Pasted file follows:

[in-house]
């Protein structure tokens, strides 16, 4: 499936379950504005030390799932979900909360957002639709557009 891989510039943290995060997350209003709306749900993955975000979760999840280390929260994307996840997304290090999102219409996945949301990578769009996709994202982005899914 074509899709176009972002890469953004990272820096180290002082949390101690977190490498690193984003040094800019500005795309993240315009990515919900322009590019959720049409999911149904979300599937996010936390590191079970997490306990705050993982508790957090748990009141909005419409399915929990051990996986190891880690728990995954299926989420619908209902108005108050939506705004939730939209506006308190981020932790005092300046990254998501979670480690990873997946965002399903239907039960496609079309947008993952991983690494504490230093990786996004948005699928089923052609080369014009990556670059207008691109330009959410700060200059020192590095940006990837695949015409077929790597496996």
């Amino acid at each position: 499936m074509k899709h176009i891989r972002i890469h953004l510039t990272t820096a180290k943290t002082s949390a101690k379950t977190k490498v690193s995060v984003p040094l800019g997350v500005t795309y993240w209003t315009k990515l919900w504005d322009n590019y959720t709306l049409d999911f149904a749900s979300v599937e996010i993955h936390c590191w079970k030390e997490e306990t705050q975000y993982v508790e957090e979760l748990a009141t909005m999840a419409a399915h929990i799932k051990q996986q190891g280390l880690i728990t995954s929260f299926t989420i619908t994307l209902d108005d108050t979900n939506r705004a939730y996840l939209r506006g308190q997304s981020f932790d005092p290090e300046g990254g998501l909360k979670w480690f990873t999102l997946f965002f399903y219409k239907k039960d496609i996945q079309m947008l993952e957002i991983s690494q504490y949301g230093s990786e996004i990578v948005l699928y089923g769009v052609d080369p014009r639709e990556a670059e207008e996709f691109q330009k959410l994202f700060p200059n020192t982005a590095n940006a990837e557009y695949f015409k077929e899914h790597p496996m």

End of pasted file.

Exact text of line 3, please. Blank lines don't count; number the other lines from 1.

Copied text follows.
């Amino acid at each position: 499936m074509k899709h176009i891989r972002i890469h953004l510039t990272t820096a180290k943290t002082s949390a101690k379950t977190k490498v690193s995060v984003p040094l800019g997350v500005t795309y993240w209003t315009k990515l919900w504005d322009n590019y959720t709306l049409d999911f149904a749900s979300v599937e996010i993955h936390c590191w079970k030390e997490e306990t705050q975000y993982v508790e957090e979760l748990a009141t909005m999840a419409a399915h929990i799932k051990q996986q190891g280390l880690i728990t995954s929260f299926t989420i619908t994307l209902d108005d108050t979900n939506r705004a939730y996840l939209r506006g308190q997304s981020f932790d005092p290090e300046g990254g998501l909360k979670w480690f990873t999102l997946f965002f399903y219409k239907k039960d496609i996945q079309m947008l993952e957002i991983s690494q504490y949301g230093s990786e996004i990578v948005l699928y089923g769009v052609d080369p014009r639709e990556a670059e207008e996709f691109q330009k959410l994202f700060p200059n020192t982005a590095n940006a990837e557009y695949f015409k077929e899914h790597p496996m």